Today, I don’t think they have to run away to the circus to be filled with sweet things. The circus is here. As a nation and a community we have been blessed with many sweet things. The challenge for parents and our community is to help the kids keep their teeth and to smile because they have a full life.
And yes, I will have some cotton candy this weekend. I’ll also work the booths to keep our community strong.
In the spirit of Pioneer, what are you most looking forward to in this weekend’s festivities?
The question about having sex before Marriage is an important one to grasp. It hints at something more than a common, usual experience. It alludes to something desirous that needs to be treated in a special way. Thus it is imperative to understand the act of sex and how it can manifest love.
The union of man and woman during sexual intercourse is a unique gift of giving and a clear role in the action of creation. The sanctity of sex is reflected in the ultimate communion of two people, the complete giving and receiving of one for another. In addition, that union may be further mirrored in a new human life. The act of sex brings man and woman together as one. It continues the story of creation. It must be an action of love.
For this reason, we can not treat sex as a casual, earthly event. When we recognize the sacred nature of this union, we must surround it with the reverence and appreciation that it deserves. The Church looks to Christ to understand the complete giving of self for another and how to embrace full communion.
When we consider how Christ became a man, suffered, died and rose for us, we have the truth about love. He is what love looks like. His witness shows that love is given totally, freely, faithfully, and fruitfully. He gave Himself without holding anything back. He did so freely, not forced. He remained faithful to us throughout his entire life on earth and continues to be with us in the Eucharist. The fruits of His action of love are mercy and the opening of Heaven.
By using this lens to look at having sex before Marriage, we can see the shortcomings of that action. Pre-marital sex is not a total and faithful giving of oneself because it lacks a complete commitment, no witnessed pledge or vow. Pre-marital sex is not often given freely, but rather coerced as a ‘show of love’ or ‘just something that two people do next.’ Pre-marital sex does not strengthen the family unit that children need.
With this truth of Christ before us, we see why sex is an action of love between husband and wife. Through the Sacrament of Marriage they have answered the questions that most identify a loving relationship:
- “Have you come here freely to give yourself to one another without reservation?”
- “Do you promise to be faithful until death?”
- “Do you promise to receive children lovingly from God?”
Their vows to one another are a witness to us that they desire to love one another as Christ loves his Church – TOTALLY, FREELY, FAITHFULLY, FRUITFULLY – and every time they unite in sex, it is a renewal of those vows.
I often hear that our youth is the church of tomorrow. I never understood why the youth aren’t the church of today. Why do they have to wait? If our faith is somehow tied to the childlike there needs to be room for the children today. All of us need to celebrate with a childlike faith and vitality.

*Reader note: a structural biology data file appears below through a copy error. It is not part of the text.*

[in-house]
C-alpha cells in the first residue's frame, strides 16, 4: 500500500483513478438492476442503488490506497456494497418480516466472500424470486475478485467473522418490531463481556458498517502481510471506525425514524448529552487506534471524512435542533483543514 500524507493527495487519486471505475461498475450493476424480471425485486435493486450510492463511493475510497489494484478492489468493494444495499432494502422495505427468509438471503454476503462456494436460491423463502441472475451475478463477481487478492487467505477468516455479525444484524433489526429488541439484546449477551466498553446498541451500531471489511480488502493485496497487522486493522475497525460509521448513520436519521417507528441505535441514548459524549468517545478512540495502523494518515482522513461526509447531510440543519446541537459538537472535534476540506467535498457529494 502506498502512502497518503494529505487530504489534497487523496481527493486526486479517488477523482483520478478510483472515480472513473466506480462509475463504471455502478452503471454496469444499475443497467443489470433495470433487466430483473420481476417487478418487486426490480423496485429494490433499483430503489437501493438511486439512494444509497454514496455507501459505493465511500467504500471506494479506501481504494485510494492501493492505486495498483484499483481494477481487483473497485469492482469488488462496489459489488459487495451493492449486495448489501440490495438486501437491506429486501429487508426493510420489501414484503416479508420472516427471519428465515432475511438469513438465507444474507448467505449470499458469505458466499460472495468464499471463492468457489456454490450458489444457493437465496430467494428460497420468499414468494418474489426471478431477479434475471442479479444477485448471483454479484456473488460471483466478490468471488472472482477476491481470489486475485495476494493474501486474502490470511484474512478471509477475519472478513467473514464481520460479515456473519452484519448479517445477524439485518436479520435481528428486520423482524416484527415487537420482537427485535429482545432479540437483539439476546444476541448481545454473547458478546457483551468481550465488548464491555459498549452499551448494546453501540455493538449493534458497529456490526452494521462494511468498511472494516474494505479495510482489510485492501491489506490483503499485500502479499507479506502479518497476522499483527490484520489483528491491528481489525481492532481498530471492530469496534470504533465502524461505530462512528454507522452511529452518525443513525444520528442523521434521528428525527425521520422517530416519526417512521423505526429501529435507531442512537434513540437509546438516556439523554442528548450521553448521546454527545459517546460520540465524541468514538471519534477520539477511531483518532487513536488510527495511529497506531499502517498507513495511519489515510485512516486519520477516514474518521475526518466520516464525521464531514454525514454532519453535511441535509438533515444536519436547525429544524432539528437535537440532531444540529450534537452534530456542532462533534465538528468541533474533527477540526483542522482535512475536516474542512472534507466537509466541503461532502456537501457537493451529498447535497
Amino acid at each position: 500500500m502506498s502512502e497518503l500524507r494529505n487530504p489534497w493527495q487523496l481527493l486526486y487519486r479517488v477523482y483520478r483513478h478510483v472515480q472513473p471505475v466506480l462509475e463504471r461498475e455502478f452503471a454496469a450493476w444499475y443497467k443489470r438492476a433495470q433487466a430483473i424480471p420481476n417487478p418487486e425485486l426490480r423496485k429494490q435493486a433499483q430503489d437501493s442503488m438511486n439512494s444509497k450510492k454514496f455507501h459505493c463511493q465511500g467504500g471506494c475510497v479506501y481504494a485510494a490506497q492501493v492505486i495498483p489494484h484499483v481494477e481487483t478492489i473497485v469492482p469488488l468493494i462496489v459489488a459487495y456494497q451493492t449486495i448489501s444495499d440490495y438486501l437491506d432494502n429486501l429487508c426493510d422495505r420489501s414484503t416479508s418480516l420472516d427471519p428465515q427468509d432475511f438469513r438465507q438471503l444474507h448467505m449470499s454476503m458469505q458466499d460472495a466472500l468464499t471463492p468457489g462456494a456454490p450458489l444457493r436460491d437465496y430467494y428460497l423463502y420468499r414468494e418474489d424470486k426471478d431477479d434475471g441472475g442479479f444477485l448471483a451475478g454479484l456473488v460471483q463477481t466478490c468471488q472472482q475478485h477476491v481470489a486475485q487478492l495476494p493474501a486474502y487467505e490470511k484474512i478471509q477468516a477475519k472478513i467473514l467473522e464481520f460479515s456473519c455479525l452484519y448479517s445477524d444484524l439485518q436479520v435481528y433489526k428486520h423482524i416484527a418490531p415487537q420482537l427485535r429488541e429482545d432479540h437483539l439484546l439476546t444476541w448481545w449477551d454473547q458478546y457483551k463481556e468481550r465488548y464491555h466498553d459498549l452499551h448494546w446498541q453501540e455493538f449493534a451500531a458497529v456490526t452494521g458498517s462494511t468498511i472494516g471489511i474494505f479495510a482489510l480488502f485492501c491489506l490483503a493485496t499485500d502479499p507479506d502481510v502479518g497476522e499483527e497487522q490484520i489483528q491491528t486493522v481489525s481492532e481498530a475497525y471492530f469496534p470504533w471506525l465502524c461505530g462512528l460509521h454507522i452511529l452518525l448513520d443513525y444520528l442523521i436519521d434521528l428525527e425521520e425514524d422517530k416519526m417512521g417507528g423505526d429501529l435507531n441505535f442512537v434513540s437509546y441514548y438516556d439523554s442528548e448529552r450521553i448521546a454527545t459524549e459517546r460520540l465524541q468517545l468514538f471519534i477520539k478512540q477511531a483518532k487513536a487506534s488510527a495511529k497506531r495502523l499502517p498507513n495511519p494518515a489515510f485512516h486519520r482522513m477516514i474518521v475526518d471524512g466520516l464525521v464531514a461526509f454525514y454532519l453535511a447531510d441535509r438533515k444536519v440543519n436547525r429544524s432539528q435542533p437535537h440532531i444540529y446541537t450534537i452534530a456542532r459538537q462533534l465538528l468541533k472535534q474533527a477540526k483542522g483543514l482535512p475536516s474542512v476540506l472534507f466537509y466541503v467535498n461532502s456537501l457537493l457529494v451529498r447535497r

It has been my pleasure and honor to work with young people throughout my 25 years of priesthood. Youth retreats, school Masses, vacation bible schools, living rosaries and stations of the cross for youth have all been ways in which faith has come alive for the different parishes I have been in. It is not only the youth who are renewed in faith. Many times God speaks through these young people to enliven the faith of a parish.
Here, in Kalida, and hopefully at St. John the Baptist we have already begun the youth movement of faith. It is exciting for me to hear children volunteer for Stations of the Cross, to record vast numbers of first time servers, lectors and Eucharistic ministers from Jr. high and high school and to have kids coming over to the rectory for Friday Night Frenzies and ping pong.
As a parish, we need to continue to grow our kids in their faith. We need to be open to childlike ways that may include different styles of music and worship forms. Several of our youth have inquired about a mission trip to Africa. I love it.
My favorite story about the children of today comes from Children’s Hospital in Columbus. For the Sunday Mass the children who were patients always got the opportunity to preach if they wanted. One girl preached 3 weeks in a row until she was released from the hospital. A five year old said that she would like to recite the 23rd psalm that she learned in Bible School. She did it perfectly and the adults heard a new way of hearing that the Lord was the shepherd of a five year old girl. It was lovely.
Let us pray and encourage our young people to embrace our Catholic faith. I challenge the young people to praise God with your band instruments and your voices. If our parish can help you grow in childlike faith, let me know. Please share your favorite stories about children worshipping in the comments.